Check out this incredible bio of one of the most mystifying stories of Greek ancestry in the colonial US: Marianne Celeste Dragon. She was the first Greek to be born in what is now the US, specifically in New Orleans back on March 1st 1777 when Louisiana was still a French colony under Spanish rule. Her father was Michael Dracos, a merchant who had emigrated to New Orleans from Athens circa 1766. A shrewd businessman, Michael traded in one of the most important commodities of the New World–slaves. Meanwhile her mother was a free woman of color named Françoise Monplaisir who probably descended from mixed Cajun/Native American ancestry.
So this Marianne Celeste Dragon passes as white (even though racially she is complicated) to marry another Greek immigrant Andre Dimitry. He was from the island of Hydra (two Greeks in New Orleans at that time hooking up-what are the chances of that?) Down the road, in 1853, her grandson George Pandelly attempted to get a seat in city government. However, his opponent Victor Wiltz exposed his family’s matrilineal African ancestry, causing him to lose. Eventually one of their sons, Alexander, became a US diplomat, linguist, scholar, and assistant Postmaster General of the Confederacy.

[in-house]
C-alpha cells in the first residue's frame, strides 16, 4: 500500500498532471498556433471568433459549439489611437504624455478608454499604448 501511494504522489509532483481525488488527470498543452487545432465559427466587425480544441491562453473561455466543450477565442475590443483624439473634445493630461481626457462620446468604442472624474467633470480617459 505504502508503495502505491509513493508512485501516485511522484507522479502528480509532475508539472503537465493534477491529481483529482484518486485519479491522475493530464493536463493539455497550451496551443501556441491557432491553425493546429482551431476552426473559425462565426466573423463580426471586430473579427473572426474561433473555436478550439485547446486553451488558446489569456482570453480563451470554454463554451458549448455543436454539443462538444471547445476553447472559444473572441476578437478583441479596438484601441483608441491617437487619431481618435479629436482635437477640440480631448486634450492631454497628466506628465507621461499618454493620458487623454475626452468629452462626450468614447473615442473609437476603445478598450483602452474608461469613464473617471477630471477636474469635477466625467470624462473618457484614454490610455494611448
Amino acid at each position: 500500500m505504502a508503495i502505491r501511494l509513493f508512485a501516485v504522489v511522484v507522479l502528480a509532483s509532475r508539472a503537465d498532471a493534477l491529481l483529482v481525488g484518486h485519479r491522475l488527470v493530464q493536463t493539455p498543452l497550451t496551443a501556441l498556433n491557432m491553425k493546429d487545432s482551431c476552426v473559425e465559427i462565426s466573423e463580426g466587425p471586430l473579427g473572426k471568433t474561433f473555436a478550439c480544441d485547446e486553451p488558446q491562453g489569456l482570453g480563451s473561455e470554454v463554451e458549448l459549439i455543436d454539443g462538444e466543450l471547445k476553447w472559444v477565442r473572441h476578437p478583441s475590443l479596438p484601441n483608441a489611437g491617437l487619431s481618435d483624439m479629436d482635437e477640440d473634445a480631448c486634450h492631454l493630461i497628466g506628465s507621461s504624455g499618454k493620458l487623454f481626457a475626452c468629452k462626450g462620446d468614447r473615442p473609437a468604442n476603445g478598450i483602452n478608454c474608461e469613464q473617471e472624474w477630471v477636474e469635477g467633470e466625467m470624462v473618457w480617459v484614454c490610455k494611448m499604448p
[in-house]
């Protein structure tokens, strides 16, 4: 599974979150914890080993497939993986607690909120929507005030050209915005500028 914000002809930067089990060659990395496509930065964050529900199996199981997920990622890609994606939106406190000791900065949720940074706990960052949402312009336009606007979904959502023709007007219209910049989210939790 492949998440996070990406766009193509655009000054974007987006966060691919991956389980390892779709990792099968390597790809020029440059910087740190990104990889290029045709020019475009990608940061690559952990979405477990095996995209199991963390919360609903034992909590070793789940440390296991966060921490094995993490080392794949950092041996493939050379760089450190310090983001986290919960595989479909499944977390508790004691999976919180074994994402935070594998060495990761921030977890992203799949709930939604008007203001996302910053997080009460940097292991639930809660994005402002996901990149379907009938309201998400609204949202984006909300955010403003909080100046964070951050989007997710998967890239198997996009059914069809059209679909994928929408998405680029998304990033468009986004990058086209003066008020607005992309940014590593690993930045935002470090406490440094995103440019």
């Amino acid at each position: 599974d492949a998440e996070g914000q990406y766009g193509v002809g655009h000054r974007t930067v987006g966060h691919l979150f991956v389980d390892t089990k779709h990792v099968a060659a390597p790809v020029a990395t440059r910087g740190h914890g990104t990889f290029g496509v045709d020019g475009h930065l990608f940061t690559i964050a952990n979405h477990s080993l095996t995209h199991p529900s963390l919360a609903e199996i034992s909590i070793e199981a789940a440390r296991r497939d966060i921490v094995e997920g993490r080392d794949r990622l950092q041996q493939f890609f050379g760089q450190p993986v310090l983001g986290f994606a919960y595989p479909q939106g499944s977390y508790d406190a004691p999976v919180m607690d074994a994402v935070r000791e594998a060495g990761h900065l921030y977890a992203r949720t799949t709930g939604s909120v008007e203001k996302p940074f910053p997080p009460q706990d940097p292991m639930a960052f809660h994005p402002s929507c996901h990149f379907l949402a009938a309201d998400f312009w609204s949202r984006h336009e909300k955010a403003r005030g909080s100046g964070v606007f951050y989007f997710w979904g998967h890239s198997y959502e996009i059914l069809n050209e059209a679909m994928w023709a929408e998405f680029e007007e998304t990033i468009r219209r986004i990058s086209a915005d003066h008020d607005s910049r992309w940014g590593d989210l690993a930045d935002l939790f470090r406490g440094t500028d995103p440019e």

This just proves the case that Greeks have politics and public service in their veins from the founding of this nation.
(Thanks to Professor Chris Makrypoulias and the Julien Hudson Exhibit of Art in the Collections of the Louisiana State Museum, gift of John T. Block, 05750 for the info).